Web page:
The disappearance of artificially formed dung pats of grazing cattle treated with sustained-release boluses containing either ivermectin or fenbendazole was compared with the disappearance of pats of untreated cattle through two successive grazing seasons. As earthworms play a major part in dung pat disappearance in northern temperate pastures, possible long-term effects of dung from treated cattle on worm populations were also examined. In a permanent pasture, the earthworm fauna was quantified within 50 m2 enclosed plots provided with control dung pats, ivermectin pats or fenbendazole pats. In each plot, worms were extracted from the soil at dung-free locations and from 6-week-old dung pats + the underlying soil. Numbers, biomass and species composition of earthworms thus obtained were unaffected by the drug treatments. Whether the treatments had an impact on dung pat disappearance depended on season, weather and local differences between plots at the experimental site. The disappearance of dung with ivermectin was significantly delayed throughout the first grazing season, but this effect was only seen in spring of the following year. The disappearance of dung with fenbendazole did not show any consistent pattern compared to control pats.

    I always compost my donkey poop as our summers are so dry that it never seems to rot - it just dries out and turns to dust. I heap it, keep it damp and cover it to stop it drying out and them mulch everything with it, with an extra layer of straw on top if I can get hold of enough so that it keeps its moisture.
     
  7. thepoolroom

    thepoolroom Junior Member

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    Re: horse manure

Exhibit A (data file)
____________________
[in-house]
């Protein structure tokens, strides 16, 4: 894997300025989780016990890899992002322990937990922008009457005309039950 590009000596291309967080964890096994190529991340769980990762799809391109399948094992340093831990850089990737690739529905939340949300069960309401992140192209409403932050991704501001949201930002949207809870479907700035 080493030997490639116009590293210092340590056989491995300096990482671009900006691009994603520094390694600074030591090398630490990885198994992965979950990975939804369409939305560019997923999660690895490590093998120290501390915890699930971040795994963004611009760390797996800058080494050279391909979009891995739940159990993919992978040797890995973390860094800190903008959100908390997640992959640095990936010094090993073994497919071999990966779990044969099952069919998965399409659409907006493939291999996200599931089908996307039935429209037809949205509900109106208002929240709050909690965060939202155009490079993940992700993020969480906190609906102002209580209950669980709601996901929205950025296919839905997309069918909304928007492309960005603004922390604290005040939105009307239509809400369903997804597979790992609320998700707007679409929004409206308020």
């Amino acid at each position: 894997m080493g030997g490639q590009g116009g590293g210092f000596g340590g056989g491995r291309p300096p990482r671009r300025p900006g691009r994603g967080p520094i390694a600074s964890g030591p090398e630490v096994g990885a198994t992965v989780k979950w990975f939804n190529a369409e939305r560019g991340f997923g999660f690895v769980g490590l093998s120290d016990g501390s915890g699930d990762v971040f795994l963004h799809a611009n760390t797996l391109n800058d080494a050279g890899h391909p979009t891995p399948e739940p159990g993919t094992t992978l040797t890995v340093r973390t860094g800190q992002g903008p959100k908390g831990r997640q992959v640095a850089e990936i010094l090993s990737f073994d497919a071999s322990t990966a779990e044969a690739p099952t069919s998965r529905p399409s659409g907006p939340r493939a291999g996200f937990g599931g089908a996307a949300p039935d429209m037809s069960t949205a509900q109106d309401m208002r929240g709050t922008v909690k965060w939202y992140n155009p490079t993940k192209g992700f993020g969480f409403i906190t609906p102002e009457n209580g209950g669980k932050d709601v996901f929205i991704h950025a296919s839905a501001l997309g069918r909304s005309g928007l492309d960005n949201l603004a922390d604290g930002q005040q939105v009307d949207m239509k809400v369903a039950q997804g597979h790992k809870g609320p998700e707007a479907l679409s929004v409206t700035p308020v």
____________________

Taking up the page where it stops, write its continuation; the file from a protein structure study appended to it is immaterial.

If you're worries about weeds sprouting, try spreading the horse manure over your garden bed and then planting a green manure crop. Any weed seeds that do sprout will just be dug in with your green manure. By the time you're ready to dig in, the manure has broken down a little as well.

    I did this and had excellent results:

    https://green-change.com/2009/02/15/green-manure-crops/
     
  8. Luisa

    Luisa Junior Member

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    Re: horse manure

    I've just had a quick look across the Net and most horse wormers don't seem to contain either of these active ingredients. A few have ivermectin, and I guess you'd need to look closely at the details to be sure, but most seem to have other active ingredients. I don't know but I'd guess that cattle having different digestive systems would have different parasites in their guts, needing different active ingredients, so the results of this research may not be applicable to horse manure.

    However it's an interesting piece of research as I would not have predicted any impact from a quick think. Thanks for the link.
     
  9. lovingmygarden

    lovingmygarden Junior Member

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    Re: horse manure

    I have always used horse manure on my vegie gardens, including the tomatoes and they have all thrived. It is one manure I have always had readily available.....including at one stage from horse racing stables (who of course use wormers) and I have always had plenty of worms and my tomatoes have never suffered in the slightest.....infact they are always huge!!!. I just dig it in really well (once it is about a week old), I also dig in chook manure either in pellet form or from the coop and mulch heavily of course. But I can honestly say I have always had plenty of worms.
    Hope this helps :D
     
  10. Hamishmac

    Hamishmac Junior Member

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    Re: horse manure

    Hi all,

    I researched this a bit since one of my inputs into the worm farm, compost heap, and direct onto the garden was horse manure where we knew the timing of worming. There are a few peer reviewed and published studies. I can probably find the original articles if anyone is really interested.

    Antiparasitic agents: I was looking at Ivermectin and the 'bendazoles.

    Sources: Independent peer-reviewed journals and Merck data.

    General findings of interest to me:

    Detectable amounts were shed in manures.
    They did decay in the environment. Ivermectin had a decay half-life of 7-14 days, so for example by 35-70 days 3% of the original dose remained.
    Although the target organisms were parasitic gut worms like strongyloides and helminths, there was detectable activity against other annelids like compost worms and beneficial nematodes, and in addition dung beetles.